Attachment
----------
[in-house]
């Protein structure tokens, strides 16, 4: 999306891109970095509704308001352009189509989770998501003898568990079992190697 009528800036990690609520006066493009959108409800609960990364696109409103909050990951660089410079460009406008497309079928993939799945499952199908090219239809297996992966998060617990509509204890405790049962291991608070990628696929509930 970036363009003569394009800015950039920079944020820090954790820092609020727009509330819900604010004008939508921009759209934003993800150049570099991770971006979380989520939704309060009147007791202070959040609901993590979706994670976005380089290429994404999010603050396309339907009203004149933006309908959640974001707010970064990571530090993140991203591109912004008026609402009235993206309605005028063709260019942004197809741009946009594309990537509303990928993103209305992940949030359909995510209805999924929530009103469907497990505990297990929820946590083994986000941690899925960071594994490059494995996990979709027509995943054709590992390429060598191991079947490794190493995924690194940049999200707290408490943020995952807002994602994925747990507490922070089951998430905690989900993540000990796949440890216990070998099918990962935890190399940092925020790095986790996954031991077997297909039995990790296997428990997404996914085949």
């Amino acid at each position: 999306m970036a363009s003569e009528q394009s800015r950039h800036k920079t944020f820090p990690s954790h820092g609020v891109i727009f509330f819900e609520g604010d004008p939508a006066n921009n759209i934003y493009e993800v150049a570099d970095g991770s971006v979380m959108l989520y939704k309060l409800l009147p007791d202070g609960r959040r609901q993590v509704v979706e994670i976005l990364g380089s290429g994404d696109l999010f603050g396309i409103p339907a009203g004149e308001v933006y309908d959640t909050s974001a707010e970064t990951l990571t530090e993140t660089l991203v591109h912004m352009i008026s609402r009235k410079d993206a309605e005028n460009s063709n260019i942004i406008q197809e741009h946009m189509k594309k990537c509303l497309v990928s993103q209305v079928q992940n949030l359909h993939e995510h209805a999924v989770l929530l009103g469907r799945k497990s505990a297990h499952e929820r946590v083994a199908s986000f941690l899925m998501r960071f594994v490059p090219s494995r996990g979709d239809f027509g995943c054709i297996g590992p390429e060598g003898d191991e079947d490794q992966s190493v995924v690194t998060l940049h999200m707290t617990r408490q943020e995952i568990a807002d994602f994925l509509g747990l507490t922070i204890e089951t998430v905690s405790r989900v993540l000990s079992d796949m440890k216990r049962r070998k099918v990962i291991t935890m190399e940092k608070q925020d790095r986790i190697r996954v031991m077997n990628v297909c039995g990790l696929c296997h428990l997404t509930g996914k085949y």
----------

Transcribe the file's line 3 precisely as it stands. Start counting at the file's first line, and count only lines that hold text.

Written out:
């Amino acid at each position: 999306m970036a363009s003569e009528q394009s800015r950039h800036k920079t944020f820090p990690s954790h820092g609020v891109i727009f509330f819900e609520g604010d004008p939508a006066n921009n759209i934003y493009e993800v150049a570099d970095g991770s971006v979380m959108l989520y939704k309060l409800l009147p007791d202070g609960r959040r609901q993590v509704v979706e994670i976005l990364g380089s290429g994404d696109l999010f603050g396309i409103p339907a009203g004149e308001v933006y309908d959640t909050s974001a707010e970064t990951l990571t530090e993140t660089l991203v591109h912004m352009i008026s609402r009235k410079d993206a309605e005028n460009s063709n260019i942004i406008q197809e741009h946009m189509k594309k990537c509303l497309v990928s993103q209305v079928q992940n949030l359909h993939e995510h209805a999924v989770l929530l009103g469907r799945k497990s505990a297990h499952e929820r946590v083994a199908s986000f941690l899925m998501r960071f594994v490059p090219s494995r996990g979709d239809f027509g995943c054709i297996g590992p390429e060598g003898d191991e079947d490794q992966s190493v995924v690194t998060l940049h999200m707290t617990r408490q943020e995952i568990a807002d994602f994925l509509g747990l507490t922070i204890e089951t998430v905690s405790r989900v993540l000990s079992d796949m440890k216990r049962r070998k099918v990962i291991t935890m190399e940092k608070q925020d790095r986790i190697r996954v031991m077997n990628v297909c039995g990790l696929c296997h428990l997404t509930g996914k085949y």